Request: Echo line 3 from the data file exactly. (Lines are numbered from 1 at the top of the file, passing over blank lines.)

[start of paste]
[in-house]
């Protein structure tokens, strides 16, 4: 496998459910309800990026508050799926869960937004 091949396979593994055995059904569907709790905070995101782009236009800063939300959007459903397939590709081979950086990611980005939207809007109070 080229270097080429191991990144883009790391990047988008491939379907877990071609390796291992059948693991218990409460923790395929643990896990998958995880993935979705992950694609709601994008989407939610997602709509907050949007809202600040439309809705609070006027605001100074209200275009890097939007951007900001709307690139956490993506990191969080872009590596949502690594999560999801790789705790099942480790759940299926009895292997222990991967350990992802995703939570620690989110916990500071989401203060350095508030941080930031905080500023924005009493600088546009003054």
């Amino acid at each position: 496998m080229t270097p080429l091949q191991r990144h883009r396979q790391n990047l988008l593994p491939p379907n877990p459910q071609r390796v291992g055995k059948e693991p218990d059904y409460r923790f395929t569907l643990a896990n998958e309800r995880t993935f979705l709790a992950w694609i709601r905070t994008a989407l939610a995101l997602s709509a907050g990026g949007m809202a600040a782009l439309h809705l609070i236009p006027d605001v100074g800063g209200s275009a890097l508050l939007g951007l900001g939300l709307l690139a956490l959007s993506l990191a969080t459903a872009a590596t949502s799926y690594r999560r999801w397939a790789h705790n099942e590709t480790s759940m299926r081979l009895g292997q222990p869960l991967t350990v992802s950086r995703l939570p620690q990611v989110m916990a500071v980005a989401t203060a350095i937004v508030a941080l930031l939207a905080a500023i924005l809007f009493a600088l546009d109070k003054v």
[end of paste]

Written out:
């Amino acid at each position: 496998m080229t270097p080429l091949q191991r990144h883009r396979q790391n990047l988008l593994p491939p379907n877990p459910q071609r390796v291992g055995k059948e693991p218990d059904y409460r923790f395929t569907l643990a896990n998958e309800r995880t993935f979705l709790a992950w694609i709601r905070t994008a989407l939610a995101l997602s709509a907050g990026g949007m809202a600040a782009l439309h809705l609070i236009p006027d605001v100074g800063g209200s275009a890097l508050l939007g951007l900001g939300l709307l690139a956490l959007s993506l990191a969080t459903a872009a590596t949502s799926y690594r999560r999801w397939a790789h705790n099942e590709t480790s759940m299926r081979l009895g292997q222990p869960l991967t350990v992802s950086r995703l939570p620690q990611v989110m916990a500071v980005a989401t203060a350095i937004v508030a941080l930031l939207a905080a500023i924005l809007f009493a600088l546009d109070k003054v």